A couple years I began learning about fermenting, and about krauts, kimchi, fermented pickles, kombucha and more. This is a great way to preserve veggies. I make our Krauts and Kimchis in the Summer and they last all Winter in the fridge.

I learned about bread. Let me restate that, I have been learning about bread for 6 years, and I am still learning.

This is my most recent conquest. Unfortunately it was not as tasty as it was beautiful, but I am getting there.

Foraging for food and for learning about medicine…

A few years ago, I felt a draw to become more familiar with what we had here on the farm. As I started learning about the plants and weeds, and found out more about treasures to hunt for, it became a fascinating study. I have jars of at least 40 or more dried plants that have valuable purposes for food or health. I have not made use of all of them yet, I gather them to have them, so that I can spend winters learning about them and I have made various tinctures and salves from them. I have become an Elderberry spokesperson! Don’t say you have the sniffles around me, because I’ll end up on my Elderberry soapbox. The stuff is amazing. Oh and foraging for mushrooms, I can’t forget that. We have always done some Morel hunting, but now we successfully have found, identified and eaten, Golden Oysters, Turkey Tail, Pheasant Backs, Inky Shaggy Manes, Chicken of the Woods, and Puffballs. There are so many others to be foraged for, but this was a big jump in our mushroom foraging education.

When we began all of this, it was a bit of an off shoot from something Hubs started. He got 3 Scottish Highland Cattle 6 years ago. It’s been wonderful watching him get the rhythm of the animals, and learn to communicate with them based on their body language and they way they move. The Cattle were originally purchased to clean up all the scrub brush in our woods. Highlands are great at this, they are browsers and grazers so they clean up the grounds and the brush. When he got our bull a year later, we might have rushed into that, but in the end it turned out well, He and our 3 mamas, have produced many calves for us.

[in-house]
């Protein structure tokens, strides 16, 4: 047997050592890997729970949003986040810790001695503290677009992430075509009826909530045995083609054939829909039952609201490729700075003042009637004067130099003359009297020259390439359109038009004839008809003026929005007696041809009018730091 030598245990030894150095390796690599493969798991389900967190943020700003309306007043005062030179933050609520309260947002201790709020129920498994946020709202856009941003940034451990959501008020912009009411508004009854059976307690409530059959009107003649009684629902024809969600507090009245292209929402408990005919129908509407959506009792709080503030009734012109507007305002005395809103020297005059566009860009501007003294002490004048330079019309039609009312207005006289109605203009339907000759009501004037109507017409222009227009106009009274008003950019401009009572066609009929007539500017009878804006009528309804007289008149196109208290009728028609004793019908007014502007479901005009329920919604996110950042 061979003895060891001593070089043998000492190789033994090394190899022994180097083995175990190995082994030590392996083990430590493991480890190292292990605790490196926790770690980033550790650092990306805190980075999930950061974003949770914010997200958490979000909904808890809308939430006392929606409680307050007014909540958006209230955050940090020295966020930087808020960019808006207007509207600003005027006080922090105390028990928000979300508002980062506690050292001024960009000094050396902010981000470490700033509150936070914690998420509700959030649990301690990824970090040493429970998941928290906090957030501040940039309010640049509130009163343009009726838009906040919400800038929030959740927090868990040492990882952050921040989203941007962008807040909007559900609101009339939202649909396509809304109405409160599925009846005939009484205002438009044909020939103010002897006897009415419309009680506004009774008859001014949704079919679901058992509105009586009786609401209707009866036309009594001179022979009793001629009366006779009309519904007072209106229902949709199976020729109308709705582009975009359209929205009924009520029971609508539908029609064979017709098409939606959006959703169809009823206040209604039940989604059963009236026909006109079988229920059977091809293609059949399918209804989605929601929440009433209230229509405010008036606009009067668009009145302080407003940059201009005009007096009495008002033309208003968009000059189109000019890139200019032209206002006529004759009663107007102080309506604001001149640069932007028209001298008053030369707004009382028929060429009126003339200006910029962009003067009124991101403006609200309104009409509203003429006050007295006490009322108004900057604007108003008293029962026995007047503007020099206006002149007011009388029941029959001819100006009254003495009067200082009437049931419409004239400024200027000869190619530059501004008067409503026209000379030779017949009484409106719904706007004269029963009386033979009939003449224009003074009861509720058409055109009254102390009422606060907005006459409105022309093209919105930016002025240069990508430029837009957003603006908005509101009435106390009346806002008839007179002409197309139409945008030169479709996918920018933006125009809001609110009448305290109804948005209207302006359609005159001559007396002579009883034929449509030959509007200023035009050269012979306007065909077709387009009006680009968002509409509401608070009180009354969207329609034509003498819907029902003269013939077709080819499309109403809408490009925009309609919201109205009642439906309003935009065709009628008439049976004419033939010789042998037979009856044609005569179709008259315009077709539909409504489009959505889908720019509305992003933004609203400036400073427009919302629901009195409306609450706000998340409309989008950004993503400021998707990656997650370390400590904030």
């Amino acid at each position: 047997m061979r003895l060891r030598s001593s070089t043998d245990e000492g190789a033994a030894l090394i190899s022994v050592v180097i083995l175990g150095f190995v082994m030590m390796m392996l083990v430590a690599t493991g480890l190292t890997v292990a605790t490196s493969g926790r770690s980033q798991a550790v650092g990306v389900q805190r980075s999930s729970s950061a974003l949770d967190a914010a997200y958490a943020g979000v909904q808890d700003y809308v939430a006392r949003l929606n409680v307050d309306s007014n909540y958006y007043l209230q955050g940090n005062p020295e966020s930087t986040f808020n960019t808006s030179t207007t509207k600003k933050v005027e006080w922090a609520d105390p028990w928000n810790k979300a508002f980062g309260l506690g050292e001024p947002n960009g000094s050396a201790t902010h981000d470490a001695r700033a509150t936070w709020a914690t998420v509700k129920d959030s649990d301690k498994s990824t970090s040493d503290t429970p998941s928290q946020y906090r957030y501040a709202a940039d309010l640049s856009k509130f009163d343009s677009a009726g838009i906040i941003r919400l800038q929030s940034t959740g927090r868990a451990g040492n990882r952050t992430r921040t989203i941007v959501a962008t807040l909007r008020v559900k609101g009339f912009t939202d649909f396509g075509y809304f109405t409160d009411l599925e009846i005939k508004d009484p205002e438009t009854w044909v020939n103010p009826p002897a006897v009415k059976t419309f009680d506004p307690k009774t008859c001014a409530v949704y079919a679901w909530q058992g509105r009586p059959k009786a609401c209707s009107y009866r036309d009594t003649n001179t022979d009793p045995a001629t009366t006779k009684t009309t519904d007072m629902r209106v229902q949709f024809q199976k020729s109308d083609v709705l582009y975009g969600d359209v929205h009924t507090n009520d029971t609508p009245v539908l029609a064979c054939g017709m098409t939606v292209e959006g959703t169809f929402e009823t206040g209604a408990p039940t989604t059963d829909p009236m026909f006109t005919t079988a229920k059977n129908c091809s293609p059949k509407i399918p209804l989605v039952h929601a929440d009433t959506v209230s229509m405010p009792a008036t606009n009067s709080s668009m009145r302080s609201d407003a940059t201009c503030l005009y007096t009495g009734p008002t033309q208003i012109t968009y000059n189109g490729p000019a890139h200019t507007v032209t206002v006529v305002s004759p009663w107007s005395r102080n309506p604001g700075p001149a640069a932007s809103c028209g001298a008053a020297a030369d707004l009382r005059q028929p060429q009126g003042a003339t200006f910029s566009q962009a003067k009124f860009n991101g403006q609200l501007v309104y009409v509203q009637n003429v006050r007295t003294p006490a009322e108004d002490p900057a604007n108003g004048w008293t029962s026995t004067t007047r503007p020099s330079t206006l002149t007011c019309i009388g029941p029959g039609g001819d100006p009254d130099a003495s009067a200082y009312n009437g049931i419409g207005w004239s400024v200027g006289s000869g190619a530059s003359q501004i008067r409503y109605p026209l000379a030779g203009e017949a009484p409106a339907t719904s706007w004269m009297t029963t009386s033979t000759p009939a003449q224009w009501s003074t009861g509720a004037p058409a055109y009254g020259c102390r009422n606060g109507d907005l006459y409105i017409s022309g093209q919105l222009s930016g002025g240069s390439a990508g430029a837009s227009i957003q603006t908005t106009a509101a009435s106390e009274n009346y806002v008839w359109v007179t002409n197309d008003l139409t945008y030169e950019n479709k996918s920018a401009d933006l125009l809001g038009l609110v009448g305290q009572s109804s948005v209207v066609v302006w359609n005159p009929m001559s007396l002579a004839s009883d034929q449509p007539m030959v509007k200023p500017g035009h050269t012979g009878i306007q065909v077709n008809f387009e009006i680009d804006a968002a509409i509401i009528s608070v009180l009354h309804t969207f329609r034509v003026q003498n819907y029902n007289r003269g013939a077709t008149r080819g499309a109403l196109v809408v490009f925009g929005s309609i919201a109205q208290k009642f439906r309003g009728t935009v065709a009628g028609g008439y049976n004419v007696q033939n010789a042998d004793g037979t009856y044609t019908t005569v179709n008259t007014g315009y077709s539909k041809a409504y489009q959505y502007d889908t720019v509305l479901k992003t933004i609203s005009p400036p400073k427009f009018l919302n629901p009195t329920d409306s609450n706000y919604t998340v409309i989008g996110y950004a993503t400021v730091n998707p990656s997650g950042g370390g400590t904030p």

We are still developing the direction of our small beef program here yet, but in the meantime, we haven’t bought beef in years, our woods look much better, and we’ve even sold a couple of calves

We still have a long ways to go, but we haven’t bought meat or eggs at the store in years, and in fact we just don’t buy much at the store. If we don’t have what we need we often get it from local farmers around here. I do of course buy coffee, and baking essentials at the store, and dairy from local dairies as we don’t have that on the farm and of course I definitely don’t see myself making olive oil in our parts of the country, so there are always things we will buy, but it sure is not much, and I never dreamed 6 years and 8 days ago that we could have achieved this level of food sustainability.

All this learning and lifestyle change, has changed me in ways I didn’t expect. The more quiet around me, the more I need more quiet in my life. I find going to the city to be overstimulating, overly loud, and that it lacks the quiet moments I need. My trips to the city for things has been paired down to only 1 time in a month or not even, in some months. I try to get it all done so I don’t have to return too soon. There are weeks where I leave the farm only once, and I love it. Farming has also brought us closer to our community and neighbors. We enjoy trading goods and sharing knowledge. I have a friend who is wonderful about trading her forage finds and I trade her some, of mine in return. I have another friend that came out after a snowstorm to help me drag wood on a very cold day. We have neighbors we would do anything for night or day, and they would do the same for us. This lifestyle has brought me peace and comfort, and unending gratitude for being able to do what we do here. No, we are not off-grid (hoping to expand into solar this year), and no, we don’t live in a tiny house. We definitely live a modern homesteading lifestyle a hybridized version for sure but it’s our definition and it allows us to provide our food, eat close to home, know where our food comes from and be more dependent on ourselves.